The nine justices of the court are appointed by the President and confirmed with a majority vote by the Senate.

They serve for life or until they retire or resign from their seat on the bench at their own discretion.

These days, though, most retire when they turn 70 years old because this is considered to be the age of retirement in many professions.

The late Antonin Scalia was an Associate Justice who served on the Supreme Court for over 30 years before he died in 2016.

His absence left an empty seat on the bench which may affect future cases before the Supreme Court because there may now be only eight members who hear them instead of nine.

The Supreme Court is made up of nine justices

The Supreme Court is made up of nine justices, who serve life terms.

The Chief Justice and Associate Justices of the Supreme Court are nominated by the President and confirmed by a majority vote in Senate.

Each justice has their own area of expertise, so it’s important for there to be a diversity among them

In order for an opinion from the Supreme Court to become law, it must be backed by at least five votes with no dissenters.

Additionally, because this court deals with laws that affect every person in the state, the decisions can have far-reaching effects on every day citizens.

The justices are appointed by the president and confirmed by the Senate

Supreme court justices are appointed by the president and confirmed by the Senate.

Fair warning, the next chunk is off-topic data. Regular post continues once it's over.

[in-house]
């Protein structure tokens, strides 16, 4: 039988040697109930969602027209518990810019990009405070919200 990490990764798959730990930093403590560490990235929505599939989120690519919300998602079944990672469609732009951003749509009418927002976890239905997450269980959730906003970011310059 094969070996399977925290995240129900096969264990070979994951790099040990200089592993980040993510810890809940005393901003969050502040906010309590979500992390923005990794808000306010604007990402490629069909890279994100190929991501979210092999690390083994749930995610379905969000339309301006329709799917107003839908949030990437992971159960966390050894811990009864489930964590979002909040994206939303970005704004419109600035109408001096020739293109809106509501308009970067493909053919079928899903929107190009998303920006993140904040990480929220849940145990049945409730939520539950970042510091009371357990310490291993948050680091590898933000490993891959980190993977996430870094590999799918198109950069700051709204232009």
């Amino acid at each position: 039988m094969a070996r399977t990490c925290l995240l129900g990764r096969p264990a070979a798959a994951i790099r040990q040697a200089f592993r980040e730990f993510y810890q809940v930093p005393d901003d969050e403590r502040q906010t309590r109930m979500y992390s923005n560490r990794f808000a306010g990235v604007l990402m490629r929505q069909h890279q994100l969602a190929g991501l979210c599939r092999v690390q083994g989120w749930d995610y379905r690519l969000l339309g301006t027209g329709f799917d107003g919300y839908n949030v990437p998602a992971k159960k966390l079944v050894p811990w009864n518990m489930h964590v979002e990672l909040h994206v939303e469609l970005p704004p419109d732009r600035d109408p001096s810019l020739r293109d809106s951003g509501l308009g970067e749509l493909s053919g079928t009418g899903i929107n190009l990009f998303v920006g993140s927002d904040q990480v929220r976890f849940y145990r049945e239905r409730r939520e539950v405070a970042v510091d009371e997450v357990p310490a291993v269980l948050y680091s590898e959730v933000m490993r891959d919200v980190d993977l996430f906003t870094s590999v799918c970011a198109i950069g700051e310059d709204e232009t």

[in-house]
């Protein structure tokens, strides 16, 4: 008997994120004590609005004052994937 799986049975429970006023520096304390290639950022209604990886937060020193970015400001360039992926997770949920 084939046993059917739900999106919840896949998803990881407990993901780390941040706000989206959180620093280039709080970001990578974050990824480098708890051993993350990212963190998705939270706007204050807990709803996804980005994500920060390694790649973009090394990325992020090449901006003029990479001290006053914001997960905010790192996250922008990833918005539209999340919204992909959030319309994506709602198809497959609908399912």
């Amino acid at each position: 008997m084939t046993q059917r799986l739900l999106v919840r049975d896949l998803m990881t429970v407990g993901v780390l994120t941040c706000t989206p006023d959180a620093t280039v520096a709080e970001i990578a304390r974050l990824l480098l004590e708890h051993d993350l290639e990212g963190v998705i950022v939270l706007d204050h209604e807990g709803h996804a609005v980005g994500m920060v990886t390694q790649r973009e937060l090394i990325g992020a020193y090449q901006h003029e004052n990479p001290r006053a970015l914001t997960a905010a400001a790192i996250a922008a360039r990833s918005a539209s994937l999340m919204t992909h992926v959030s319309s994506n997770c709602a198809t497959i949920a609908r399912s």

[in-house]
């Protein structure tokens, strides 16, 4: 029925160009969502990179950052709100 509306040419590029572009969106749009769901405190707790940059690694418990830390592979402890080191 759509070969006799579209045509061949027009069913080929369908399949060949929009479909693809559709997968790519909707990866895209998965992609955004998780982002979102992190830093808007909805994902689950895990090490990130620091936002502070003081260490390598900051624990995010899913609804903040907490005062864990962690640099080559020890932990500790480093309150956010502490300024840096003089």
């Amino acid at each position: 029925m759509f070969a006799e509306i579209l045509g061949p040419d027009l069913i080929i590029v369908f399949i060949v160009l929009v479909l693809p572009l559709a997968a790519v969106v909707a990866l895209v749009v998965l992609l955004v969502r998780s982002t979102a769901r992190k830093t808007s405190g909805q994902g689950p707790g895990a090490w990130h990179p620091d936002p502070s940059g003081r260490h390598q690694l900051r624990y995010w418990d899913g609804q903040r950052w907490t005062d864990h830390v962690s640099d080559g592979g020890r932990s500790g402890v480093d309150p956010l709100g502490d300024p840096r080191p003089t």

Once on the bench, justices don’t have to abide by term limits and may serve until they choose to retire.

There is no limit as to how many terms a justice can serve. The only exception would be if they were impeached.

A vacancy in the court typically occurs when a justice dies or retires.

If there’s more than one vacancy, President will appoint someone to fill that spot while Congress reviews the nomination with hearings and an up-or-down vote in the Senate.

Justices serve for life

There are nine justices serving on the supreme court, appointed by the president and confirmed by a majority vote in Congress.

Justices serve for life and can only be removed from office through impeachment, which is rare.

The last time a justice was impeached was 1805 when Justice Samuel Chase was impeached by the House of Representatives but acquitted in the Senate.

Most recently, Judge William Pryor’s nomination was derailed after he made controversial comments about Roe v. Wade at his confirmation hearing.

In contrast, Justice Ruth Bader Ginsburg has been on the bench since 1993 with no sign of retirement anytime soon.

For example, during President Obama’s first term, she cast an average of 5 dissenting votes per year-just two less than Chief Justice John Roberts who cast an average of 7 dissenting votes per year.

Ginsburg is known as the Notorious R.B.G. because her opinions are so often not just dissents but come loaded with scathing rhetoric that make them hard to read or understand!

What do you think?